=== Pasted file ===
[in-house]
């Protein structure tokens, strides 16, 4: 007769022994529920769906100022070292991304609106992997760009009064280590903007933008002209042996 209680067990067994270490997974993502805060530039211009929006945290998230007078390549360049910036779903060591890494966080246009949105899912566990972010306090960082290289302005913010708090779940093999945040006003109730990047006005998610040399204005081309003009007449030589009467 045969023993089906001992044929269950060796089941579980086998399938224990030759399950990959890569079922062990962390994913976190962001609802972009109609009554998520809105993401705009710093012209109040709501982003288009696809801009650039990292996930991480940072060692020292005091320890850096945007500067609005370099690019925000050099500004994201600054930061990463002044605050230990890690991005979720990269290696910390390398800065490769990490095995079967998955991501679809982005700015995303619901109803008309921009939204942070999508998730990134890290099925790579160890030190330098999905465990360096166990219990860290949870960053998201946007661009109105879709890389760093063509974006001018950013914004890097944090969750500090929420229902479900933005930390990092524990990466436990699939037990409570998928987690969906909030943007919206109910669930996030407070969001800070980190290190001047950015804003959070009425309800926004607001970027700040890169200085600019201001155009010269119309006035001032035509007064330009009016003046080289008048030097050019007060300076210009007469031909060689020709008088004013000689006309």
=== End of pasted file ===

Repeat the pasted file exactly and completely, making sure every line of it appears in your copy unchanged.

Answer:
[in-house]
């Protein structure tokens, strides 16, 4: 007769022994529920769906100022070292991304609106992997760009009064280590903007933008002209042996 209680067990067994270490997974993502805060530039211009929006945290998230007078390549360049910036779903060591890494966080246009949105899912566990972010306090960082290289302005913010708090779940093999945040006003109730990047006005998610040399204005081309003009007449030589009467 045969023993089906001992044929269950060796089941579980086998399938224990030759399950990959890569079922062990962390994913976190962001609802972009109609009554998520809105993401705009710093012209109040709501982003288009696809801009650039990292996930991480940072060692020292005091320890850096945007500067609005370099690019925000050099500004994201600054930061990463002044605050230990890690991005979720990269290696910390390398800065490769990490095995079967998955991501679809982005700015995303619901109803008309921009939204942070999508998730990134890290099925790579160890030190330098999905465990360096166990219990860290949870960053998201946007661009109105879709890389760093063509974006001018950013914004890097944090969750500090929420229902479900933005930390990092524990990466436990699939037990409570998928987690969906909030943007919206109910669930996030407070969001800070980190290190001047950015804003959070009425309800926004607001970027700040890169200085600019201001155009010269119309006035001032035509007064330009009016003046080289008048030097050019007060300076210009007469031909060689020709008088004013000689006309």